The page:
Peer socialization of internalizing distress and self-destructive behaviors in adolescence
April 21, 2023
Friendships are typically protective against the development of emotional adjustment problems in adolescence, yet the friendships (and friends) of distressed adolescents may be negatively impacted by their mental health challenges. Schwartz-Mete’s presentation highlights research that seeks to understand the mechanisms of peer influence in the socialization of emotional distress and self-destructive behavior among adolescent friends.
Rebecca Schwartz-Mete, PhD
Associate Professor in the Department of Psychology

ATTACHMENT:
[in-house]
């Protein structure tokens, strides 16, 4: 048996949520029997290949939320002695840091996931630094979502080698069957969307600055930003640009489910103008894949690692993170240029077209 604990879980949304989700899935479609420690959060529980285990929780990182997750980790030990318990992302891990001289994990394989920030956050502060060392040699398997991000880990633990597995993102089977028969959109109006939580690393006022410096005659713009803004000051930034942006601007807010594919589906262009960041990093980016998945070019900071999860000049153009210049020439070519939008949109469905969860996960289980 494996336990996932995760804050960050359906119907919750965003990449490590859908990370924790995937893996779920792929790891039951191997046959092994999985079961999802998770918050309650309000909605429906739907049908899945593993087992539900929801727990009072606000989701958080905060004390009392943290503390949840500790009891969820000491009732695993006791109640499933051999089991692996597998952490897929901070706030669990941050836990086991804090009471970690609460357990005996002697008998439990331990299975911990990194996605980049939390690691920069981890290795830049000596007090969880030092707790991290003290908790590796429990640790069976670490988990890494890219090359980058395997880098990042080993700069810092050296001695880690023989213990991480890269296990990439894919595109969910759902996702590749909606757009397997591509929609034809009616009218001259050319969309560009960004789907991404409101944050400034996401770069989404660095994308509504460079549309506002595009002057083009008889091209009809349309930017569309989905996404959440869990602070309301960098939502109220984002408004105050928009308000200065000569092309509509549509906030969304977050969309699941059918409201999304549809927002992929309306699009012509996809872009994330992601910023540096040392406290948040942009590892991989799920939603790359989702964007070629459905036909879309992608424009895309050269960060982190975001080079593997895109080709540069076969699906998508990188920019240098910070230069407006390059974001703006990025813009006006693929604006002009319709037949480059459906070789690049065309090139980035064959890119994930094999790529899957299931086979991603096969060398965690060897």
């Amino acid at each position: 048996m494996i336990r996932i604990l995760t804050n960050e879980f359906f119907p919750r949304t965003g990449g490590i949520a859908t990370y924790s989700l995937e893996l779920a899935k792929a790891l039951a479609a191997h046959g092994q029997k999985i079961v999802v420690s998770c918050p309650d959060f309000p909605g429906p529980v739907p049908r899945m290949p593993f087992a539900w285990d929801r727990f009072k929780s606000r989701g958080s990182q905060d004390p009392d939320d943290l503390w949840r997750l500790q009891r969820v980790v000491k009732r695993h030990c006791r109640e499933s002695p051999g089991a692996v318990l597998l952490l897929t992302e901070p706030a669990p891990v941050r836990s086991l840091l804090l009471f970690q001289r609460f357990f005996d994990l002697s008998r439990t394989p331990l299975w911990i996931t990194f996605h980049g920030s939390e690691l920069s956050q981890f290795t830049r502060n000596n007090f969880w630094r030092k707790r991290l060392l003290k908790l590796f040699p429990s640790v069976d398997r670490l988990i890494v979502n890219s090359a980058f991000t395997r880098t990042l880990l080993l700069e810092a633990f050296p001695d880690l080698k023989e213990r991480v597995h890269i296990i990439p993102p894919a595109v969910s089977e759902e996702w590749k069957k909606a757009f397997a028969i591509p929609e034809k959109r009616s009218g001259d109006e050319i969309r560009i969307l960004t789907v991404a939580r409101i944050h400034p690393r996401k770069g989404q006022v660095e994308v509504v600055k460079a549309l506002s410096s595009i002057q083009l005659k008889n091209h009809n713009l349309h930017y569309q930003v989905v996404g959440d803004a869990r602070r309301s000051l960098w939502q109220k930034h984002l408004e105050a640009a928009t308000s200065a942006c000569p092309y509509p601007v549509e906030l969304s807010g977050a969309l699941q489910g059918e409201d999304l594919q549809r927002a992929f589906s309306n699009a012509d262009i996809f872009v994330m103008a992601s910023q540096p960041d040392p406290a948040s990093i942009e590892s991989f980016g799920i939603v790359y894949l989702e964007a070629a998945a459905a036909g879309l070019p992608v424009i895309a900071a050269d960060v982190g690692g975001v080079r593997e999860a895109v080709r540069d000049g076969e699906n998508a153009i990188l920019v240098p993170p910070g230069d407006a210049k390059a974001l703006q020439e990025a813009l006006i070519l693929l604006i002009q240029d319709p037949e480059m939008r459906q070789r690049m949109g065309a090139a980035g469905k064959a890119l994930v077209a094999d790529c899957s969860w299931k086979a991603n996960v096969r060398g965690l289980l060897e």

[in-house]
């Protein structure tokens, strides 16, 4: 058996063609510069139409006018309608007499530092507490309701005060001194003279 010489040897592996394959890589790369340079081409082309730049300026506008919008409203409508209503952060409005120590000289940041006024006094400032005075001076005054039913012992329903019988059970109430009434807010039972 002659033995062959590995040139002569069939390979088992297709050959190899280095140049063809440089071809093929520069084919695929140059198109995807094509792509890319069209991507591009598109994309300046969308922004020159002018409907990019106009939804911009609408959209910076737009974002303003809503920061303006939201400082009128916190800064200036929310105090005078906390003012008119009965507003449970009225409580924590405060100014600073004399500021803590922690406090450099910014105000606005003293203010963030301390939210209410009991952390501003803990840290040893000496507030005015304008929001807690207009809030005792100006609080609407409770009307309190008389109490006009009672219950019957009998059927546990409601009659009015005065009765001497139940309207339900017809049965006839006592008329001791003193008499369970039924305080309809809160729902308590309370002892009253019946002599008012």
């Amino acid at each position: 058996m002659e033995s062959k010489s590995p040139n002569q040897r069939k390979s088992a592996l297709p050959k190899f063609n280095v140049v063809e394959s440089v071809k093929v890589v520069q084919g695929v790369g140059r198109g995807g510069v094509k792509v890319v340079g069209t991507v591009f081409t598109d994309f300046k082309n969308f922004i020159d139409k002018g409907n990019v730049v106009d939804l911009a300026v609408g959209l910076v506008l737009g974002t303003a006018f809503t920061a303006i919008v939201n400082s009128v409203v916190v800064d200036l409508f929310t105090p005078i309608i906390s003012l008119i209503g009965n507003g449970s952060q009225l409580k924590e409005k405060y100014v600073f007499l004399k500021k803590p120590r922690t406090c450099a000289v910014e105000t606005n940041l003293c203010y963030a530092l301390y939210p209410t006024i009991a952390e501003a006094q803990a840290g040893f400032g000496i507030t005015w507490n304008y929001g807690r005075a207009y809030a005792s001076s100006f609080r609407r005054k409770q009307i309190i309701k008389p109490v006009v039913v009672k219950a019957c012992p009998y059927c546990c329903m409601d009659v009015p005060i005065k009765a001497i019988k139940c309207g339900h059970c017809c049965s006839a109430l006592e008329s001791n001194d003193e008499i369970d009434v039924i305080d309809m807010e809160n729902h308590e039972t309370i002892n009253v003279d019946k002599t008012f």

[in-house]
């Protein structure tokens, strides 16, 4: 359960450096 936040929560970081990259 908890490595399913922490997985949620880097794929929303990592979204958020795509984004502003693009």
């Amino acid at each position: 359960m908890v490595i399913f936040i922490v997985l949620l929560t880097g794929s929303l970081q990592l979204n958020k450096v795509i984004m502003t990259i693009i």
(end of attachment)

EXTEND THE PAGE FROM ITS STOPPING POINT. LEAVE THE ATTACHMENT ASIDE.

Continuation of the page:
Director of the Peer Relations Lab at the University of Maine.
Schwartz-Mete’s program of research in developmental psychopathology focuses on the intersection of emotional adjustment and peer relationships in childhood and adolescence. This work has two primary aims: a) to understand the ways in which distress and health-related behaviors impact the important context of youths’ friendships and vice versa, and b) to understand the mechanisms of positive and negative peer influence.
Schwartz-Mete earned a BA in Psychology (Honors), an MA, and a dual PhD in Child Clinical and Developmental Psychology at the University of Missouri.